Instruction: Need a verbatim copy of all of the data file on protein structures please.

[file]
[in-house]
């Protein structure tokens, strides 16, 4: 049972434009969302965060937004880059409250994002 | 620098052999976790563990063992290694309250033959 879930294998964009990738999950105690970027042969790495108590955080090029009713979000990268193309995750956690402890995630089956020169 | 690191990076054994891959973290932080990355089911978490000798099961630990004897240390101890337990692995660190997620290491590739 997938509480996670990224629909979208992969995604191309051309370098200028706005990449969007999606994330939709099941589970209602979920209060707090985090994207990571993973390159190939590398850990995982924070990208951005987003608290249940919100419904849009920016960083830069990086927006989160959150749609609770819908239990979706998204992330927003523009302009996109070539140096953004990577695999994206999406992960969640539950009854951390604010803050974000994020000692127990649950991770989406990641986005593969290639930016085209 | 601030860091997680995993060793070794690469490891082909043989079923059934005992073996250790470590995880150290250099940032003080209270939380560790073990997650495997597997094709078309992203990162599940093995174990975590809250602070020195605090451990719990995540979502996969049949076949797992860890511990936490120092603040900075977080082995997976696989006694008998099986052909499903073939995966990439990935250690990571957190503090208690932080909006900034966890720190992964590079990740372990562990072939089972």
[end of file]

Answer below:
[in-house]
């Protein structure tokens, strides 16, 4: 049972434009969302965060937004880059409250994002 | 620098052999976790563990063992290694309250033959 879930294998964009990738999950105690970027042969790495108590955080090029009713979000990268193309995750956690402890995630089956020169 | 690191990076054994891959973290932080990355089911978490000798099961630990004897240390101890337990692995660190997620290491590739 997938509480996670990224629909979208992969995604191309051309370098200028706005990449969007999606994330939709099941589970209602979920209060707090985090994207990571993973390159190939590398850990995982924070990208951005987003608290249940919100419904849009920016960083830069990086927006989160959150749609609770819908239990979706998204992330927003523009302009996109070539140096953004990577695999994206999406992960969640539950009854951390604010803050974000994020000692127990649950991770989406990641986005593969290639930016085209 | 601030860091997680995993060793070794690469490891082909043989079923059934005992073996250790470590995880150290250099940032003080209270939380560790073990997650495997597997094709078309992203990162599940093995174990975590809250602070020195605090451990719990995540979502996969049949076949797992860890511990936490120092603040900075977080082995997976696989006694008998099986052909499903073939995966990439990935250690990571957190503090208690932080909006900034966890720190992964590079990740372990562990072939089972």